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MIL@CHC: Gonzalez starts a double play in the sixth

CHICAGO -- Zack Greinke had a bad week. First, his agent and the Brewers tabled talks about a contract extension. Then he endured a nightmare of an outing against the Cubs.

Chicago blooped and bounced its way to a six-run third inning on Thursday, and added two more in a fourth inning that included one of the strangest miscues you'll ever see in the Major Leagues. The result for Milwaukee was an 8-0 loss at Wrigley Field that denied the Brewers their first-ever four-game sweep of the Cubs.

In the short term, it was a stinging defeat. In the longer term, the news that negotiations had fizzled earlier in the week was the big story. Greinke is heading toward free agency in October.

"It would have been nice, but I thought it might have been a long shot from the beginning," said Greinke, who will leave future talks to agent Casey Close and Brewers general manager Doug Melvin. "It's up to them now."

With that, the contract portion of the conversation was over. Greinke apologized for not saying more.

On the mound, he faced a tall task on Thursday against Cubs starter Matt Garza, who made sure the Brewers never got into the game by pitching 8 2/3 shutout innings, allowing only three singles.

Garza would have had his first shutout since his July 2010 no-hitter had he not launched a throw into the seats after fielding a grounder with two outs in the ninth inning.

Considering it was Garza's second start, Cubs manager Dale Sveum decided 119 pitches were enough. Reliever Shawn Camp recorded the game's final out.

"Once they got the lead by a sizeable amount, [Garza] was dialed in," Milwaukee center fielder Nyjer Morgan said. "That's the best I've ever seen him. Throwing everything for strikes, and the ones that weren't were nibbling. They were close pitches. He was electric." Morgan entered the day batting .118, but had two of the three Brewers' hits.

Greinke's final line was ugly: Eight runs, all earned, on nine hits in 3 2/3 innings. It was only the second time in the past three-plus seasons that he'd allowed eight earned runs.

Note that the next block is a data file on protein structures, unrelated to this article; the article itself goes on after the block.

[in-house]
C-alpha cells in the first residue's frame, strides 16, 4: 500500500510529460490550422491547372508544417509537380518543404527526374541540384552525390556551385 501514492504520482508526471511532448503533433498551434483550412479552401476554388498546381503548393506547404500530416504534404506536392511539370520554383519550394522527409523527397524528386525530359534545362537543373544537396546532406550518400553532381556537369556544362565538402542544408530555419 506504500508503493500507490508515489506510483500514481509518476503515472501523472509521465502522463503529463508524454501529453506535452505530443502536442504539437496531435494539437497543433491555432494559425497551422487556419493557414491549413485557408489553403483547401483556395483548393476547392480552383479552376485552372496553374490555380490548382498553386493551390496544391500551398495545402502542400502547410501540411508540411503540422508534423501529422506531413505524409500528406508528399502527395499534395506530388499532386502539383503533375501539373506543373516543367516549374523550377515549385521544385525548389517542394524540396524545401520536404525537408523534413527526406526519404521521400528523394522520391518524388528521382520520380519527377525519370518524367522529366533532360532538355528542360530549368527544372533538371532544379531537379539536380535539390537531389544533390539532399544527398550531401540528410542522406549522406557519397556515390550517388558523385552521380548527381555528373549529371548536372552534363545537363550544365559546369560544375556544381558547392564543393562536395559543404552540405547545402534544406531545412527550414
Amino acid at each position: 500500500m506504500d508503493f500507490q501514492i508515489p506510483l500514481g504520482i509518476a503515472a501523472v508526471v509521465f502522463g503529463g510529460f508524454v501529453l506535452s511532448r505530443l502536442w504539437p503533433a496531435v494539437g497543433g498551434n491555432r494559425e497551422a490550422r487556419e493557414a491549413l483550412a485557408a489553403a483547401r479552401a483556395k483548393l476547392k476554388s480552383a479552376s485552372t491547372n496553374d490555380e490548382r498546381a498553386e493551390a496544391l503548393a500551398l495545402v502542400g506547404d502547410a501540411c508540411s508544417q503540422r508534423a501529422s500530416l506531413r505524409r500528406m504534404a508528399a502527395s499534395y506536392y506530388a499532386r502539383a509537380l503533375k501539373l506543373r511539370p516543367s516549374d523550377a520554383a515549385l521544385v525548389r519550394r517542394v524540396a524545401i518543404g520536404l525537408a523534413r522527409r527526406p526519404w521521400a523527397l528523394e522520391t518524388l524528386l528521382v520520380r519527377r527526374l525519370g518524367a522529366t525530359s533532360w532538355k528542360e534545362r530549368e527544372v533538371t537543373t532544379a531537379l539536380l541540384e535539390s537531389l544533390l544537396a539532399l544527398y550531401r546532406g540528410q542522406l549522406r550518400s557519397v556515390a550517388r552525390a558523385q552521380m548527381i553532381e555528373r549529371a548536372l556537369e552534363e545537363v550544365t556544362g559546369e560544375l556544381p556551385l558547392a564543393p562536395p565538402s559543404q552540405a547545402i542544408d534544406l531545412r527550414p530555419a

It was all the more stunning, considering how Greinke had breezed through his first nine regular season innings. He worked seven shutout innings against the Cardinals five days earlier, with seven strikeouts and no walks. He retired his first six Cubs batters Thursday, before things fell apart in the third inning.

The Cubs did most of their damage with well-placed hits, starting with a double by catcher Steve Clevenger that dropped into shallow left field and bounced past Ryan Braun. Nine men would come to the plate before Greinke escaped, including run-scoring singles from Reed Johnson, Darwin Barney, Starlin Castro, Alfonso Soriano and Ian Stewart.

Soriano dumped a low, outside slider into right field for a broken-bat hit and two runs. Soriano stole second base, and Stewart followed by beating the Brewers' infield shift, bouncing a fastball past the spot where shortstop Alex Gonzalez would typically be stationed. That hit made it 6-0.

"There were a lot of good approaches," Sveum said. "We got a lot of good pitches, we made Greinke get the ball up and took advantages of all the mistakes he made."

Greinke conceded it was not all bad luck.

"The biggest stuff I could complain about was I got to two strikes in a count in my favor and made some bad pitches, early on in the third inning," Greinke said. "After that, I felt I made some decent pitches. Maybe not perfect, but I never made perfect pitches all game.

"To start that inning, I got myself in a bad spot and it kept going from there."

Said manager Ron Roenicke: "Everything fell apart. Everything was placed perfectly."

The Cubs added on in the fourth inning thanks to a tough-luck error charged to Gonzalez. With two outs and a runner at second, Gonzalez made a diving stop of DeJesus' grounder up the middle and fired to first base. Trouble was, new Brewers first baseman Mat Gamel was nowhere near the bag.

"I thought it got through," Gamel said.

So he began moving toward the middle of the diamond, to get into cutoff position. Gonzalez's throw bounced over an empty first base.

DeJesus was credited with an infield single, so the two Cubs runs that scored in the inning were earned against Greinke. The second scored after Greinke had been replaced by reliever Manny Parra.

Asked whether he said anything to Grienke, Gamel responded, "What am I supposed to say?"

This is only Gamel's second professional season at first base, and so far he has been more than competent defensively. Roenicke chalked it up to a learning experience.

"He's been doing such a good job," Roenicke said. "I know, sometimes, things are going to come up. Anytime you change positions, and the guy has had [just] a year to do it, I expect things to happen. You don't want them to, but Mat is playing good here. I know he was upset about it. He's been doing a good job."

In the big picture, it was a solid start to the Brewers' weeklong road trip. They won three of four games against the Cubs and traveled Thursday night to Atlanta, where they will play in the Braves' home opener Friday night.

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